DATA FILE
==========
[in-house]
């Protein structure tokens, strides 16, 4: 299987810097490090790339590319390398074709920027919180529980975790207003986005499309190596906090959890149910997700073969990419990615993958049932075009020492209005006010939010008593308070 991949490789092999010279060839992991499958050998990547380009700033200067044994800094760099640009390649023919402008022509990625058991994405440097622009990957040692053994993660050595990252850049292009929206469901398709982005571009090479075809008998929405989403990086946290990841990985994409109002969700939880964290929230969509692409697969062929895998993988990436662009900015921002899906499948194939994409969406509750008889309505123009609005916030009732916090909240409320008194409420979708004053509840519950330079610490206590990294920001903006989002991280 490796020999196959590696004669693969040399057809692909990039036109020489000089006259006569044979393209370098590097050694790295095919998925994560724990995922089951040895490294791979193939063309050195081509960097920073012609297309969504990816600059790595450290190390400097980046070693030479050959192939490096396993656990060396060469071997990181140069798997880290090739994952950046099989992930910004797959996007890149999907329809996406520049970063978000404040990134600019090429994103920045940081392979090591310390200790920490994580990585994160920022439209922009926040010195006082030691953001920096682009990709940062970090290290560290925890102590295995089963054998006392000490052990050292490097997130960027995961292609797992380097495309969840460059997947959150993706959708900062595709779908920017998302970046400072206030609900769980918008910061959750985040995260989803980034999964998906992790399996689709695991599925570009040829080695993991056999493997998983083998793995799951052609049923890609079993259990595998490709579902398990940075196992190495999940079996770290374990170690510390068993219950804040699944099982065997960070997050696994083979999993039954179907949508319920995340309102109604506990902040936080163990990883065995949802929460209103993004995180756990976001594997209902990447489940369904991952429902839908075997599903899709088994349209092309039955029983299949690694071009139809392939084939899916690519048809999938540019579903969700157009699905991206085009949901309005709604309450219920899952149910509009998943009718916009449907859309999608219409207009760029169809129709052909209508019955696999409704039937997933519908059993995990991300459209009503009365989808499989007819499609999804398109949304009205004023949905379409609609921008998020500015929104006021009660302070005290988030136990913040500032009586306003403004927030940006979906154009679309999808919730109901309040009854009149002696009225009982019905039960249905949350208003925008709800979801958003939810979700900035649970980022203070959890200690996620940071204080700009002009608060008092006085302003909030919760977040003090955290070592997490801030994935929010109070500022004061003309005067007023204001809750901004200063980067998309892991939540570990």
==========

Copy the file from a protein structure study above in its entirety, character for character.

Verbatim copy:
[in-house]
């Protein structure tokens, strides 16, 4: 299987810097490090790339590319390398074709920027919180529980975790207003986005499309190596906090959890149910997700073969990419990615993958049932075009020492209005006010939010008593308070 991949490789092999010279060839992991499958050998990547380009700033200067044994800094760099640009390649023919402008022509990625058991994405440097622009990957040692053994993660050595990252850049292009929206469901398709982005571009090479075809008998929405989403990086946290990841990985994409109002969700939880964290929230969509692409697969062929895998993988990436662009900015921002899906499948194939994409969406509750008889309505123009609005916030009732916090909240409320008194409420979708004053509840519950330079610490206590990294920001903006989002991280 490796020999196959590696004669693969040399057809692909990039036109020489000089006259006569044979393209370098590097050694790295095919998925994560724990995922089951040895490294791979193939063309050195081509960097920073012609297309969504990816600059790595450290190390400097980046070693030479050959192939490096396993656990060396060469071997990181140069798997880290090739994952950046099989992930910004797959996007890149999907329809996406520049970063978000404040990134600019090429994103920045940081392979090591310390200790920490994580990585994160920022439209922009926040010195006082030691953001920096682009990709940062970090290290560290925890102590295995089963054998006392000490052990050292490097997130960027995961292609797992380097495309969840460059997947959150993706959708900062595709779908920017998302970046400072206030609900769980918008910061959750985040995260989803980034999964998906992790399996689709695991599925570009040829080695993991056999493997998983083998793995799951052609049923890609079993259990595998490709579902398990940075196992190495999940079996770290374990170690510390068993219950804040699944099982065997960070997050696994083979999993039954179907949508319920995340309102109604506990902040936080163990990883065995949802929460209103993004995180756990976001594997209902990447489940369904991952429902839908075997599903899709088994349209092309039955029983299949690694071009139809392939084939899916690519048809999938540019579903969700157009699905991206085009949901309005709604309450219920899952149910509009998943009718916009449907859309999608219409207009760029169809129709052909209508019955696999409704039937997933519908059993995990991300459209009503009365989808499989007819499609999804398109949304009205004023949905379409609609921008998020500015929104006021009660302070005290988030136990913040500032009586306003403004927030940006979906154009679309999808919730109901309040009854009149002696009225009982019905039960249905949350208003925008709800979801958003939810979700900035649970980022203070959890200690996620940071204080700009002009608060008092006085302003909030919760977040003090955290070592997490801030994935929010109070500022004061003309005067007023204001809750901004200063980067998309892991939540570990």